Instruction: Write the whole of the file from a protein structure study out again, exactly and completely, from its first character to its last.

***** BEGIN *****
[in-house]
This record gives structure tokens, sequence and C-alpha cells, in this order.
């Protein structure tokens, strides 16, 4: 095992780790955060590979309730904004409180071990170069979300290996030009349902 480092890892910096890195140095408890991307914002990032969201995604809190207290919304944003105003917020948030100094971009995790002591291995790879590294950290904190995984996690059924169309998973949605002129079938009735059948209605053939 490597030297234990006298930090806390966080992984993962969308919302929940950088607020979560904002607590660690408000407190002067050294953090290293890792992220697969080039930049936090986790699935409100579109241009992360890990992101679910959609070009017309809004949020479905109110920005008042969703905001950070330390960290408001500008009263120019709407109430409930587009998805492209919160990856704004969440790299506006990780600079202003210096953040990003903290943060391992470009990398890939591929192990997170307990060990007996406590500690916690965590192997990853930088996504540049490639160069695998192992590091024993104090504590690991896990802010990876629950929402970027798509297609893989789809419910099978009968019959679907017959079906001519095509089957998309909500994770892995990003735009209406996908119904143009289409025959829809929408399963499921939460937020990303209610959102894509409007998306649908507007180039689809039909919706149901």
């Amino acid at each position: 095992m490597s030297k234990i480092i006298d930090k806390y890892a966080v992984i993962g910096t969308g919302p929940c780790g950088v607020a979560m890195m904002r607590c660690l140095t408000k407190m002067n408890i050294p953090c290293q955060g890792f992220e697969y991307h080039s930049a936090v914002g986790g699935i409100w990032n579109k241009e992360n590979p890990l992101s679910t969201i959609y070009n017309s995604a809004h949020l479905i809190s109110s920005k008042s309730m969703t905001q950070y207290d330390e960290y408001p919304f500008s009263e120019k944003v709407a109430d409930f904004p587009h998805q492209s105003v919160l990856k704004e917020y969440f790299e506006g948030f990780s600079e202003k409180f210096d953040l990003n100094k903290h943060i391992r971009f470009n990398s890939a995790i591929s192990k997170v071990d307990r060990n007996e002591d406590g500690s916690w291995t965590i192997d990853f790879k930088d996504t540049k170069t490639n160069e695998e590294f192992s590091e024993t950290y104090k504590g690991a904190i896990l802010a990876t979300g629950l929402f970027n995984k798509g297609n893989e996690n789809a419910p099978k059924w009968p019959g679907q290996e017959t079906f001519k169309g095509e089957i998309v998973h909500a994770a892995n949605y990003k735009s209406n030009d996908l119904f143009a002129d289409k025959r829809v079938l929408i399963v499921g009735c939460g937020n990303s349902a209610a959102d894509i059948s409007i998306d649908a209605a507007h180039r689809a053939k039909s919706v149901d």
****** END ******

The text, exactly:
[in-house]
This record gives structure tokens, sequence and C-alpha cells, in this order.
């Protein structure tokens, strides 16, 4: 095992780790955060590979309730904004409180071990170069979300290996030009349902 480092890892910096890195140095408890991307914002990032969201995604809190207290919304944003105003917020948030100094971009995790002591291995790879590294950290904190995984996690059924169309998973949605002129079938009735059948209605053939 490597030297234990006298930090806390966080992984993962969308919302929940950088607020979560904002607590660690408000407190002067050294953090290293890792992220697969080039930049936090986790699935409100579109241009992360890990992101679910959609070009017309809004949020479905109110920005008042969703905001950070330390960290408001500008009263120019709407109430409930587009998805492209919160990856704004969440790299506006990780600079202003210096953040990003903290943060391992470009990398890939591929192990997170307990060990007996406590500690916690965590192997990853930088996504540049490639160069695998192992590091024993104090504590690991896990802010990876629950929402970027798509297609893989789809419910099978009968019959679907017959079906001519095509089957998309909500994770892995990003735009209406996908119904143009289409025959829809929408399963499921939460937020990303209610959102894509409007998306649908507007180039689809039909919706149901």
């Amino acid at each position: 095992m490597s030297k234990i480092i006298d930090k806390y890892a966080v992984i993962g910096t969308g919302p929940c780790g950088v607020a979560m890195m904002r607590c660690l140095t408000k407190m002067n408890i050294p953090c290293q955060g890792f992220e697969y991307h080039s930049a936090v914002g986790g699935i409100w990032n579109k241009e992360n590979p890990l992101s679910t969201i959609y070009n017309s995604a809004h949020l479905i809190s109110s920005k008042s309730m969703t905001q950070y207290d330390e960290y408001p919304f500008s009263e120019k944003v709407a109430d409930f904004p587009h998805q492209s105003v919160l990856k704004e917020y969440f790299e506006g948030f990780s600079e202003k409180f210096d953040l990003n100094k903290h943060i391992r971009f470009n990398s890939a995790i591929s192990k997170v071990d307990r060990n007996e002591d406590g500690s916690w291995t965590i192997d990853f790879k930088d996504t540049k170069t490639n160069e695998e590294f192992s590091e024993t950290y104090k504590g690991a904190i896990l802010a990876t979300g629950l929402f970027n995984k798509g297609n893989e996690n789809a419910p099978k059924w009968p019959g679907q290996e017959t079906f001519k169309g095509e089957i998309v998973h909500a994770a892995n949605y990003k735009s209406n030009d996908l119904f143009a002129d289409k025959r829809v079938l929408i399963v499921g009735c939460g937020n990303s349902a209610a959102d894509i059948s409007i998306d649908a209605a507007h180039r689809a053939k039909s919706v149901d």